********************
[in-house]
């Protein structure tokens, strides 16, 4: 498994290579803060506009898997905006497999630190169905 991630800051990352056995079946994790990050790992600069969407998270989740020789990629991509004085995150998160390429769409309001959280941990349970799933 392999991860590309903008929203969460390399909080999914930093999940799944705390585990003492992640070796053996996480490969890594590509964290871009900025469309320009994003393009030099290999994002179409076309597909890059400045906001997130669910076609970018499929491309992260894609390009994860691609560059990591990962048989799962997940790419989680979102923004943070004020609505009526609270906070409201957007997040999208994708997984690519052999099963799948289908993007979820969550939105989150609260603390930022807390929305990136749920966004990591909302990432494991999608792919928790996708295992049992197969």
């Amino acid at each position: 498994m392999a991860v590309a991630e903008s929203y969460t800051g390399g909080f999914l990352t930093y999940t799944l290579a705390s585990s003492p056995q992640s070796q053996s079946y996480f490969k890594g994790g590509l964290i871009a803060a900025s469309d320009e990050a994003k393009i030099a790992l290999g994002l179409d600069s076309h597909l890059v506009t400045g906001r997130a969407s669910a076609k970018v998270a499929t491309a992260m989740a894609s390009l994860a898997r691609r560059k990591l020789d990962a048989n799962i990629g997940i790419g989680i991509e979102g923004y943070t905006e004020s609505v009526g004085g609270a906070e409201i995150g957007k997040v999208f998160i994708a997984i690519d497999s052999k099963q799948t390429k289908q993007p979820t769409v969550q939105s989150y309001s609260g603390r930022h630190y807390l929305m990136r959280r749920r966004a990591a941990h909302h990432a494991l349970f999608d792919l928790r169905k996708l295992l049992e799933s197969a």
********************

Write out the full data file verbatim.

[in-house]
């Protein structure tokens, strides 16, 4: 498994290579803060506009898997905006497999630190169905 991630800051990352056995079946994790990050790992600069969407998270989740020789990629991509004085995150998160390429769409309001959280941990349970799933 392999991860590309903008929203969460390399909080999914930093999940799944705390585990003492992640070796053996996480490969890594590509964290871009900025469309320009994003393009030099290999994002179409076309597909890059400045906001997130669910076609970018499929491309992260894609390009994860691609560059990591990962048989799962997940790419989680979102923004943070004020609505009526609270906070409201957007997040999208994708997984690519052999099963799948289908993007979820969550939105989150609260603390930022807390929305990136749920966004990591909302990432494991999608792919928790996708295992049992197969």
């Amino acid at each position: 498994m392999a991860v590309a991630e903008s929203y969460t800051g390399g909080f999914l990352t930093y999940t799944l290579a705390s585990s003492p056995q992640s070796q053996s079946y996480f490969k890594g994790g590509l964290i871009a803060a900025s469309d320009e990050a994003k393009i030099a790992l290999g994002l179409d600069s076309h597909l890059v506009t400045g906001r997130a969407s669910a076609k970018v998270a499929t491309a992260m989740a894609s390009l994860a898997r691609r560059k990591l020789d990962a048989n799962i990629g997940i790419g989680i991509e979102g923004y943070t905006e004020s609505v009526g004085g609270a906070e409201i995150g957007k997040v999208f998160i994708a997984i690519d497999s052999k099963q799948t390429k289908q993007p979820t769409v969550q939105s989150y309001s609260g603390r930022h630190y807390l929305m990136r959280r749920r966004a990591a941990h909302h990432a494991l349970f999608d792919l928790r169905k996708l295992l049992e799933s197969a």